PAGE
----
The term presbyopia means 'old eye' and is a vision condition involving the loss of the eye's ability to focus on close objects.
All eyecare professionals accept that presbyopia is a condition that occurs as a part of normal ageing and is not considered
to be an eye disease. The process occurs gradually over a number of years. Symptoms are usually noticeable by the age of 40–45
years and continue to develop until the process stabilizes some 10–20 years later.
Presbyopia occurs without regard to other eye conditions. The smooth ciliary body muscles pull and push the lens, adjusting
its curvature, and thereby adjusting the eye's focal power to bring objects into focus. As individuals age, the lens becomes
stiffer, more resilient to flexure , and the muscular activity in the ciliary body become less powerful. Because these changes
result in inadequate adjustment of the lens of the eye for various distances, objects that are close will appear blurry. The
major cause of presbyopia is loss of elasticity of the lens of the eye. Loss of ciliary muscle power, however, is also believed
to contribute to the problem.
Presbyopia cannot be cured, but individuals can compensate for it by wearing reading, bifocal, trifocal or multifocal eyeglasses
or contact lens variates. The common types of contact lenses prescribed for this condition are bifocal, multifocal and monovision
Bifocal contact lenses are similar to bifocal glasses but with limited success. The top portion of the lens serves as the distance lens while the
lower serves as the near vision lens. To prevent rotation while in the eye, bifocal contacts use a specially manufactured
type of lens. Good candidates for bifocal lenses are those patients who have a good tear film (moist eyes), good binocular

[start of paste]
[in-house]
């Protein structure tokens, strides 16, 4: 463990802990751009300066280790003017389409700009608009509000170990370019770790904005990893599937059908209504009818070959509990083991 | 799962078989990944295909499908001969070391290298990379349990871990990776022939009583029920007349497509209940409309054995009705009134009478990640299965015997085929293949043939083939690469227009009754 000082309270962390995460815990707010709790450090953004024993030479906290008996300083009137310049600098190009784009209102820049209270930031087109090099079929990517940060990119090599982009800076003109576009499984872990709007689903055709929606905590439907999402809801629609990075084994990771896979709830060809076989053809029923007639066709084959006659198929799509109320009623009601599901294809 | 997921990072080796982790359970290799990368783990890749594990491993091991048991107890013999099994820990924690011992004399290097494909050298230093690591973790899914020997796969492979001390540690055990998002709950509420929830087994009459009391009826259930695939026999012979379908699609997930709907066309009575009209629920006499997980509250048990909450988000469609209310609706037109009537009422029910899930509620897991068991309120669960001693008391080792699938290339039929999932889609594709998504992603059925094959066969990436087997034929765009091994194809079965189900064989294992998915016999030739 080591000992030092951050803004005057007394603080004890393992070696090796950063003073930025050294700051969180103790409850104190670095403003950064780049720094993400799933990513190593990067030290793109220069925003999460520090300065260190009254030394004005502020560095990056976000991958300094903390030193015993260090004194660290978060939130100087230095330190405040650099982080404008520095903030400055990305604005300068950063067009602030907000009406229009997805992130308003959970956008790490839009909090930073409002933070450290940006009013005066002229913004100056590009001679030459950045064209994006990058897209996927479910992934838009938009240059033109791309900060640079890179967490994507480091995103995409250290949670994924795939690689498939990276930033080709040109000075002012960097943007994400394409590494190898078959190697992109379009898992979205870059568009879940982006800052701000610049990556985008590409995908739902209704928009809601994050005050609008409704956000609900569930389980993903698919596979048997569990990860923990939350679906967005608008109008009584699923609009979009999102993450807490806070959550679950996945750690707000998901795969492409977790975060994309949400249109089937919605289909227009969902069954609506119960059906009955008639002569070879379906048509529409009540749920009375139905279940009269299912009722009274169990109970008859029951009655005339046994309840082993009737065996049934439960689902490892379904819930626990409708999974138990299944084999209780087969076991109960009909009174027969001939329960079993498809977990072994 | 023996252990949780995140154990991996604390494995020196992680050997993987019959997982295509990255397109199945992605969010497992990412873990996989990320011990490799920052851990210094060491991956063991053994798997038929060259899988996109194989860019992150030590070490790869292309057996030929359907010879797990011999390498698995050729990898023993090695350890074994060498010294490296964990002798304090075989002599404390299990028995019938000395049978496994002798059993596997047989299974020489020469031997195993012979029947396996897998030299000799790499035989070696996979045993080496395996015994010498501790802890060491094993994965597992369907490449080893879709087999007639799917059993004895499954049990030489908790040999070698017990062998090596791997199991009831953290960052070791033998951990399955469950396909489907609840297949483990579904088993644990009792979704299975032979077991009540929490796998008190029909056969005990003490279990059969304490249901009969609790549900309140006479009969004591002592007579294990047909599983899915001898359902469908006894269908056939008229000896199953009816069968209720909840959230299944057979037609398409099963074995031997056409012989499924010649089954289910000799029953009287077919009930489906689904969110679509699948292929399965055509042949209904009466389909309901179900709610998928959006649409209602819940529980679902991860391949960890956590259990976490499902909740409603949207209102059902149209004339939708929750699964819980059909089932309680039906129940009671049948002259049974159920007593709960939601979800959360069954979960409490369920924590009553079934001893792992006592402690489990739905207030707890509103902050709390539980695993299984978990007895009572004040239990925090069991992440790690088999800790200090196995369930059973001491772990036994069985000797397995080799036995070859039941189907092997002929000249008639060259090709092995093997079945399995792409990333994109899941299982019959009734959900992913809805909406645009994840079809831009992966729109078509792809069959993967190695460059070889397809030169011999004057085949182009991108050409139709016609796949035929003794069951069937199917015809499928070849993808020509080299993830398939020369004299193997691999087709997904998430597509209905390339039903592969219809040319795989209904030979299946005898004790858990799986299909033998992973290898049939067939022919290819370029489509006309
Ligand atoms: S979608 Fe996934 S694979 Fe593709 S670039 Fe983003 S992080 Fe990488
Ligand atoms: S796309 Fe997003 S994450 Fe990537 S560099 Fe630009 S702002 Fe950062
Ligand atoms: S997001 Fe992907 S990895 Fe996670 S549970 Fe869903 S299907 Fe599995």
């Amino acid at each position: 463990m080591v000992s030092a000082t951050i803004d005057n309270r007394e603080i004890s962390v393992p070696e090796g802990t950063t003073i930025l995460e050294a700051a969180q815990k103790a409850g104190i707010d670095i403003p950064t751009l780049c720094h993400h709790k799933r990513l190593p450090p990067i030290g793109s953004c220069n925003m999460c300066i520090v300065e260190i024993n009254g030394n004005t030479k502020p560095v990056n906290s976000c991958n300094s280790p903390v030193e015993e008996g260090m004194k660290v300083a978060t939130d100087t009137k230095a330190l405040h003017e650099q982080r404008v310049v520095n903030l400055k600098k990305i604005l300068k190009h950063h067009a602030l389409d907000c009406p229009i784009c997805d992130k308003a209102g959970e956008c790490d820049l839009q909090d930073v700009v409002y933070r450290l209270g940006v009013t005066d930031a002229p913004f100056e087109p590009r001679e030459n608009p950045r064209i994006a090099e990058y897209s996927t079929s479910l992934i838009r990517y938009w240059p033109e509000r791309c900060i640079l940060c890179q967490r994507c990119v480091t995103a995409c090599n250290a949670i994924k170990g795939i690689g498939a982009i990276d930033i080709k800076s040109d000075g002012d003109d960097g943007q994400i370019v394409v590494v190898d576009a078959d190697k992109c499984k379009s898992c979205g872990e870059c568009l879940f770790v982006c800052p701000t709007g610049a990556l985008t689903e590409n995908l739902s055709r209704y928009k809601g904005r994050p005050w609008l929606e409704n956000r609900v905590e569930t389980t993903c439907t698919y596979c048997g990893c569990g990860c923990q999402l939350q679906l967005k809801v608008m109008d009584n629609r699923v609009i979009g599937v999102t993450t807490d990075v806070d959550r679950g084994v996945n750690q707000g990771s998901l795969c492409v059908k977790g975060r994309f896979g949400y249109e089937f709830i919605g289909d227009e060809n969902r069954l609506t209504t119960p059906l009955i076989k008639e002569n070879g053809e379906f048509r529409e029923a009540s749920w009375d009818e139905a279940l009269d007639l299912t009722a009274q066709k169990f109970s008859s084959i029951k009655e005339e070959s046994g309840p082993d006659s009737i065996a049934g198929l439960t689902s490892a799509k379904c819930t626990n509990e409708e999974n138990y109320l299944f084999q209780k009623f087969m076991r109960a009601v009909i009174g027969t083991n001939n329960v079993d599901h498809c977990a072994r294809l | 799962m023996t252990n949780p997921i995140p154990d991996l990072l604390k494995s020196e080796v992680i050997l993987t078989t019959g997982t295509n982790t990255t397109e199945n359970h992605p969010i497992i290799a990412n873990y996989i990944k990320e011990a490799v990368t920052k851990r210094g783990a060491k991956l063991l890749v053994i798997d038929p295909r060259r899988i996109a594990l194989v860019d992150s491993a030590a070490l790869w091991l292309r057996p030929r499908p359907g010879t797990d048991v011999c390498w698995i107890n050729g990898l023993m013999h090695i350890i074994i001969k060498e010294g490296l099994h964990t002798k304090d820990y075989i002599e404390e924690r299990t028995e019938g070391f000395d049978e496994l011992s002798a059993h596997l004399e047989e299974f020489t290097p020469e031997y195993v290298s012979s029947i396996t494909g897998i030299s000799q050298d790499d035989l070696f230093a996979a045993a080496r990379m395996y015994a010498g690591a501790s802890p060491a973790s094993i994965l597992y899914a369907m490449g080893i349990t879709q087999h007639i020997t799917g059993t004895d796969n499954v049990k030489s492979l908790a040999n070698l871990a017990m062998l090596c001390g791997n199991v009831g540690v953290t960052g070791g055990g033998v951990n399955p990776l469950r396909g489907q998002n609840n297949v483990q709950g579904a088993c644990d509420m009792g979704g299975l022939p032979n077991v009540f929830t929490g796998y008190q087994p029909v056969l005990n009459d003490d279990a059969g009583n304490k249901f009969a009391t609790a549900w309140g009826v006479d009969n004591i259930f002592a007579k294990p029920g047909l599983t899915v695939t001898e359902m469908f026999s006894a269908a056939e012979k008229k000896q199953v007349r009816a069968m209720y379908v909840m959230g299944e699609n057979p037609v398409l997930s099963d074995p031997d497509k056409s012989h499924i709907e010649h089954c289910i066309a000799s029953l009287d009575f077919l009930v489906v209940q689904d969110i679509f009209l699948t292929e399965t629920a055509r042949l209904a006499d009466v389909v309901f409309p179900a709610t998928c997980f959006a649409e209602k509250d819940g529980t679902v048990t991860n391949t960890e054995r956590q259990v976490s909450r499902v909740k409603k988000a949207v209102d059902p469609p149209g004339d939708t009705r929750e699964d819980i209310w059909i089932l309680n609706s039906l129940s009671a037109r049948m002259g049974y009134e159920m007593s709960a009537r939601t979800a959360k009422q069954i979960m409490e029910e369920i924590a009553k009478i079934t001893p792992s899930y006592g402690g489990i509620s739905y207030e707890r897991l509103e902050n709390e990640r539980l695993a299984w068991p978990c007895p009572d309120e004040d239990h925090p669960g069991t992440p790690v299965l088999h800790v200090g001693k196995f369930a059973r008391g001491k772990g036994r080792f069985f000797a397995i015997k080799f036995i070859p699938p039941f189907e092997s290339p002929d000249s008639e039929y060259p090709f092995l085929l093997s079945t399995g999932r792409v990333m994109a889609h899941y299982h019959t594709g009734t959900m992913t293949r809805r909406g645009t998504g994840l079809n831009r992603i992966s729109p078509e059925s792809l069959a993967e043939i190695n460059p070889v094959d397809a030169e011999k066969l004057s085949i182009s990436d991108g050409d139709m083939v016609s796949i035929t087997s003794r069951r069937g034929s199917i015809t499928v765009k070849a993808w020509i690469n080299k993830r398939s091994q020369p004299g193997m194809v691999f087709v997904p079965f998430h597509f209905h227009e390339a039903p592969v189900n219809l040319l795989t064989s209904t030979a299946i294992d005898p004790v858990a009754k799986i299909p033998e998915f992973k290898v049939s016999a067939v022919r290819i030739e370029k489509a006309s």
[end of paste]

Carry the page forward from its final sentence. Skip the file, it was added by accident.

vision (ability to focus both eyes together) and visual acuity in each eye, and no disease or abnormalities in the eyelids.
Multifocal contacts tend to either extend the range of acceptable vision from far to near or provide images of distant and near objects simultaneously
over the macula. Many of these contact lens designs have been around for more than half a century.
A third alternative is refractive surgery for presbyopia either by a specific laser paradigm or by refractive lens exchange — replacing the natural lens with a bi-
or multifocal intraocular lens.
A fourth alternative is now about to be introduced to the wider public. Presbyeyedrops — Método Benozzi is a medical treatment to correct presbyopia by means of ophthalmic drops. It is a pharmacological treatment for presbyopia
that avoids the use of eye glasses, contacts or invasive surgery. It consists of an ophthalmic drop patented by Dr Jorge Benozzi
which contains a combination of two drugs: a parasympathomimetic and a nonsteroid antiinflammatory agent. Together, they both
act on the ciliary muscle responsible for the necessary changes of the lens in accommodation (or focus).
During his research on the drops for presbyopia, Dr Benozzi investigated the causes of this disease, and found that one cause
is related to the progressive decrease in the production of the neurotransmitter responsible for the stimulation of the ciliary
muscle in the human eye. By means of this drop, the eye is kick-started, provided with that neurotransmitter that the system
stopped producing and in the necessary amount; thereby compensating this deficiency and recovering the compromised near vision.